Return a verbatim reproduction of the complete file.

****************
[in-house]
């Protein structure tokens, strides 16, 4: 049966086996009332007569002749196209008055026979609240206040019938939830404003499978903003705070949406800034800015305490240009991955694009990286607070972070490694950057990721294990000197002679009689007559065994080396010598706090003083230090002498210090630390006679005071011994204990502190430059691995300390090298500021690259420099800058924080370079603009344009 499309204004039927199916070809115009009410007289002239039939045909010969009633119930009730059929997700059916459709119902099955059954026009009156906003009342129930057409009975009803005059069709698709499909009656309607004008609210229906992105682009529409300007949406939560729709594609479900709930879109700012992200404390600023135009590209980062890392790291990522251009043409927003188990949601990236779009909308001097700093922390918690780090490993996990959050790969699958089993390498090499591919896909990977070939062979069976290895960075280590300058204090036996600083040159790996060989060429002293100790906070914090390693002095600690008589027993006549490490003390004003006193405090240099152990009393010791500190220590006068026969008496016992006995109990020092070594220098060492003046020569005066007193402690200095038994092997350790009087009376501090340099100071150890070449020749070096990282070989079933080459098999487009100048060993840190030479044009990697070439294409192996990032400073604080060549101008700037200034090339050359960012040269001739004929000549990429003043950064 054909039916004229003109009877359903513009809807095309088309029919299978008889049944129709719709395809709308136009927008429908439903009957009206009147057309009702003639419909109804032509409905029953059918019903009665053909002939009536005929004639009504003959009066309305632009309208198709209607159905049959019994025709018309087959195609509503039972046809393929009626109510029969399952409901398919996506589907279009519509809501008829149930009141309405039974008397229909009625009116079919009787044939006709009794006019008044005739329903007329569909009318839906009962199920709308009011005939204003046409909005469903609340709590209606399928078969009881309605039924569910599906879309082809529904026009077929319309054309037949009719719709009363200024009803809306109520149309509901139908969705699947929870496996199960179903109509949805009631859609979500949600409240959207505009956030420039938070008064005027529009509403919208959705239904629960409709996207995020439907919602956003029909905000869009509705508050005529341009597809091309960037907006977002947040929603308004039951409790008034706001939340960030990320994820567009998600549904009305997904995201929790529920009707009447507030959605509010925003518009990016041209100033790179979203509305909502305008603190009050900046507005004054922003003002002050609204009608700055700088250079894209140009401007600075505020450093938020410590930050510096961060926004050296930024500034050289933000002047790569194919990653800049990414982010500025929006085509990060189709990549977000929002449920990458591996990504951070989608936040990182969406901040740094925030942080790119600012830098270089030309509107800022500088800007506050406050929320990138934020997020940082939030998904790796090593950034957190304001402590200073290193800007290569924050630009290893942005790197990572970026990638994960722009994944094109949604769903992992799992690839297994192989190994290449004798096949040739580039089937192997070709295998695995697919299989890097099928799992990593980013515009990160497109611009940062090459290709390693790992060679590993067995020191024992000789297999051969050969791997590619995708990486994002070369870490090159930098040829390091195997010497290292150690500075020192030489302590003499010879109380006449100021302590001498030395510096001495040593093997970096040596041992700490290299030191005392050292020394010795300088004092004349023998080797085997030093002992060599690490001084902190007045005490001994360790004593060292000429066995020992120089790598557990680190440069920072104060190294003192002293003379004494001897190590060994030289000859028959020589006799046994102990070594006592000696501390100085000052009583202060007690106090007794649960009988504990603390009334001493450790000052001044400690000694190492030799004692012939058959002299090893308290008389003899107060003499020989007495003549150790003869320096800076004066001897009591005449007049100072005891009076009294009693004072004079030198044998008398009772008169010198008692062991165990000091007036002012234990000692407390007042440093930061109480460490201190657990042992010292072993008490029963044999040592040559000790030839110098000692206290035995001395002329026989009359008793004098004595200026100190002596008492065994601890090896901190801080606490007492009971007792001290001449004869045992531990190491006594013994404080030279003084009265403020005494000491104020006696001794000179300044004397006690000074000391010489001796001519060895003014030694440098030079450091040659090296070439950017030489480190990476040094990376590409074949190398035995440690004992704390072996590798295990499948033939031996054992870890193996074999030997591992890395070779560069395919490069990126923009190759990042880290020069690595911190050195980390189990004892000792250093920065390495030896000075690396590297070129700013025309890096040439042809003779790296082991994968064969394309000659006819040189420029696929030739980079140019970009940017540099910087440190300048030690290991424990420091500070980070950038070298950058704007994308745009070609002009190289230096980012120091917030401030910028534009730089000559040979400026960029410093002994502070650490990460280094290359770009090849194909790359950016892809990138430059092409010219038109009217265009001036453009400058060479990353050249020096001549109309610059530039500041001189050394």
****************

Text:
[in-house]
């Protein structure tokens, strides 16, 4: 049966086996009332007569002749196209008055026979609240206040019938939830404003499978903003705070949406800034800015305490240009991955694009990286607070972070490694950057990721294990000197002679009689007559065994080396010598706090003083230090002498210090630390006679005071011994204990502190430059691995300390090298500021690259420099800058924080370079603009344009 499309204004039927199916070809115009009410007289002239039939045909010969009633119930009730059929997700059916459709119902099955059954026009009156906003009342129930057409009975009803005059069709698709499909009656309607004008609210229906992105682009529409300007949406939560729709594609479900709930879109700012992200404390600023135009590209980062890392790291990522251009043409927003188990949601990236779009909308001097700093922390918690780090490993996990959050790969699958089993390498090499591919896909990977070939062979069976290895960075280590300058204090036996600083040159790996060989060429002293100790906070914090390693002095600690008589027993006549490490003390004003006193405090240099152990009393010791500190220590006068026969008496016992006995109990020092070594220098060492003046020569005066007193402690200095038994092997350790009087009376501090340099100071150890070449020749070096990282070989079933080459098999487009100048060993840190030479044009990697070439294409192996990032400073604080060549101008700037200034090339050359960012040269001739004929000549990429003043950064 054909039916004229003109009877359903513009809807095309088309029919299978008889049944129709719709395809709308136009927008429908439903009957009206009147057309009702003639419909109804032509409905029953059918019903009665053909002939009536005929004639009504003959009066309305632009309208198709209607159905049959019994025709018309087959195609509503039972046809393929009626109510029969399952409901398919996506589907279009519509809501008829149930009141309405039974008397229909009625009116079919009787044939006709009794006019008044005739329903007329569909009318839906009962199920709308009011005939204003046409909005469903609340709590209606399928078969009881309605039924569910599906879309082809529904026009077929319309054309037949009719719709009363200024009803809306109520149309509901139908969705699947929870496996199960179903109509949805009631859609979500949600409240959207505009956030420039938070008064005027529009509403919208959705239904629960409709996207995020439907919602956003029909905000869009509705508050005529341009597809091309960037907006977002947040929603308004039951409790008034706001939340960030990320994820567009998600549904009305997904995201929790529920009707009447507030959605509010925003518009990016041209100033790179979203509305909502305008603190009050900046507005004054922003003002002050609204009608700055700088250079894209140009401007600075505020450093938020410590930050510096961060926004050296930024500034050289933000002047790569194919990653800049990414982010500025929006085509990060189709990549977000929002449920990458591996990504951070989608936040990182969406901040740094925030942080790119600012830098270089030309509107800022500088800007506050406050929320990138934020997020940082939030998904790796090593950034957190304001402590200073290193800007290569924050630009290893942005790197990572970026990638994960722009994944094109949604769903992992799992690839297994192989190994290449004798096949040739580039089937192997070709295998695995697919299989890097099928799992990593980013515009990160497109611009940062090459290709390693790992060679590993067995020191024992000789297999051969050969791997590619995708990486994002070369870490090159930098040829390091195997010497290292150690500075020192030489302590003499010879109380006449100021302590001498030395510096001495040593093997970096040596041992700490290299030191005392050292020394010795300088004092004349023998080797085997030093002992060599690490001084902190007045005490001994360790004593060292000429066995020992120089790598557990680190440069920072104060190294003192002293003379004494001897190590060994030289000859028959020589006799046994102990070594006592000696501390100085000052009583202060007690106090007794649960009988504990603390009334001493450790000052001044400690000694190492030799004692012939058959002299090893308290008389003899107060003499020989007495003549150790003869320096800076004066001897009591005449007049100072005891009076009294009693004072004079030198044998008398009772008169010198008692062991165990000091007036002012234990000692407390007042440093930061109480460490201190657990042992010292072993008490029963044999040592040559000790030839110098000692206290035995001395002329026989009359008793004098004595200026100190002596008492065994601890090896901190801080606490007492009971007792001290001449004869045992531990190491006594013994404080030279003084009265403020005494000491104020006696001794000179300044004397006690000074000391010489001796001519060895003014030694440098030079450091040659090296070439950017030489480190990476040094990376590409074949190398035995440690004992704390072996590798295990499948033939031996054992870890193996074999030997591992890395070779560069395919490069990126923009190759990042880290020069690595911190050195980390189990004892000792250093920065390495030896000075690396590297070129700013025309890096040439042809003779790296082991994968064969394309000659006819040189420029696929030739980079140019970009940017540099910087440190300048030690290991424990420091500070980070950038070298950058704007994308745009070609002009190289230096980012120091917030401030910028534009730089000559040979400026960029410093002994502070650490990460280094290359770009090849194909790359950016892809990138430059092409010219038109009217265009001036453009400058060479990353050249020096001549109309610059530039500041001189050394």